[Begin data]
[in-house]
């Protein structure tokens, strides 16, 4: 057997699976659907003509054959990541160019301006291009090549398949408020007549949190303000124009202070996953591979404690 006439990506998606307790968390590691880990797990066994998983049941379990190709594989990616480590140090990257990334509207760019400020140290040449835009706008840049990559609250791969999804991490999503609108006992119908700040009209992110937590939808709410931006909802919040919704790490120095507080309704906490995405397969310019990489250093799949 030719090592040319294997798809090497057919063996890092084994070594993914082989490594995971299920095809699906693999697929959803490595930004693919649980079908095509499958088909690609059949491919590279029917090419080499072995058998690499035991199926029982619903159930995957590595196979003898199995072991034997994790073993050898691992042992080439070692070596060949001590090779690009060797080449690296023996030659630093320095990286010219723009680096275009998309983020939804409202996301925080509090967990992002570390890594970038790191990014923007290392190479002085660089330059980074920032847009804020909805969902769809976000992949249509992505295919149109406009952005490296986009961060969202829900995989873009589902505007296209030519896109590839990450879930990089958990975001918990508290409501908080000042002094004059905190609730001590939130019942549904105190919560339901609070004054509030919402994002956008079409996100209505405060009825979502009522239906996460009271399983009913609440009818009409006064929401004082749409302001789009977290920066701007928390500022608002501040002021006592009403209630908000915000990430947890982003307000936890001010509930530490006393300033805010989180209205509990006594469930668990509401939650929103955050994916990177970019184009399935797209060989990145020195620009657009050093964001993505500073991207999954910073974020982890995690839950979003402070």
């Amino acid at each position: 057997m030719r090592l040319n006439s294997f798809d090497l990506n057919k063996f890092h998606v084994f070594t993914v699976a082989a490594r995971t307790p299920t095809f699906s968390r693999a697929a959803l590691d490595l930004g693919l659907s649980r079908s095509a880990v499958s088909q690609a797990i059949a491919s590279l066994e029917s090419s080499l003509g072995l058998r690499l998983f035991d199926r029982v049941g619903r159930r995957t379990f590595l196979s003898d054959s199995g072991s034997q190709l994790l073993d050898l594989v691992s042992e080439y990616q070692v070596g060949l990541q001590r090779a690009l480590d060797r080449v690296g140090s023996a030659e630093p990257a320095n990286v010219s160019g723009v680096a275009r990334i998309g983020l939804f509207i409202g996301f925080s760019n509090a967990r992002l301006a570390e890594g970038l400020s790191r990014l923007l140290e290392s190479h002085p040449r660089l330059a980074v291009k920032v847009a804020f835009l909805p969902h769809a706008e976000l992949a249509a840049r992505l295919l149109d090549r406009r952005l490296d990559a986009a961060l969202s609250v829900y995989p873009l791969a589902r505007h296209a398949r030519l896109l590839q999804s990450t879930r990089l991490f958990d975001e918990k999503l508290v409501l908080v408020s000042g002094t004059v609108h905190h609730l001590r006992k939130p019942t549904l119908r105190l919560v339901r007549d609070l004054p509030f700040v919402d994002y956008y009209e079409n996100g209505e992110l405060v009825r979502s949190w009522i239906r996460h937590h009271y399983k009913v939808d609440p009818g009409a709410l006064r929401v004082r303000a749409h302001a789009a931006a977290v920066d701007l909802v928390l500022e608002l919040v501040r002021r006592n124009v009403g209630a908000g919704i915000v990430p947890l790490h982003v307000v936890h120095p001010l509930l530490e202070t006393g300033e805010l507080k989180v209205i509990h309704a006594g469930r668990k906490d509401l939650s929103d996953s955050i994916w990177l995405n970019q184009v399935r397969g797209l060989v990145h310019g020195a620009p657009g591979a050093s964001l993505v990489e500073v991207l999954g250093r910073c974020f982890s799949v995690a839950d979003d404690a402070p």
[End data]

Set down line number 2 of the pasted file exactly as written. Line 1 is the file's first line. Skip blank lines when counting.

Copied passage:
């Protein structure tokens, strides 16, 4: 057997699976659907003509054959990541160019301006291009090549398949408020007549949190303000124009202070996953591979404690 006439990506998606307790968390590691880990797990066994998983049941379990190709594989990616480590140090990257990334509207760019400020140290040449835009706008840049990559609250791969999804991490999503609108006992119908700040009209992110937590939808709410931006909802919040919704790490120095507080309704906490995405397969310019990489250093799949 030719090592040319294997798809090497057919063996890092084994070594993914082989490594995971299920095809699906693999697929959803490595930004693919649980079908095509499958088909690609059949491919590279029917090419080499072995058998690499035991199926029982619903159930995957590595196979003898199995072991034997994790073993050898691992042992080439070692070596060949001590090779690009060797080449690296023996030659630093320095990286010219723009680096275009998309983020939804409202996301925080509090967990992002570390890594970038790191990014923007290392190479002085660089330059980074920032847009804020909805969902769809976000992949249509992505295919149109406009952005490296986009961060969202829900995989873009589902505007296209030519896109590839990450879930990089958990975001918990508290409501908080000042002094004059905190609730001590939130019942549904105190919560339901609070004054509030919402994002956008079409996100209505405060009825979502009522239906996460009271399983009913609440009818009409006064929401004082749409302001789009977290920066701007928390500022608002501040002021006592009403209630908000915000990430947890982003307000936890001010509930530490006393300033805010989180209205509990006594469930668990509401939650929103955050994916990177970019184009399935797209060989990145020195620009657009050093964001993505500073991207999954910073974020982890995690839950979003402070």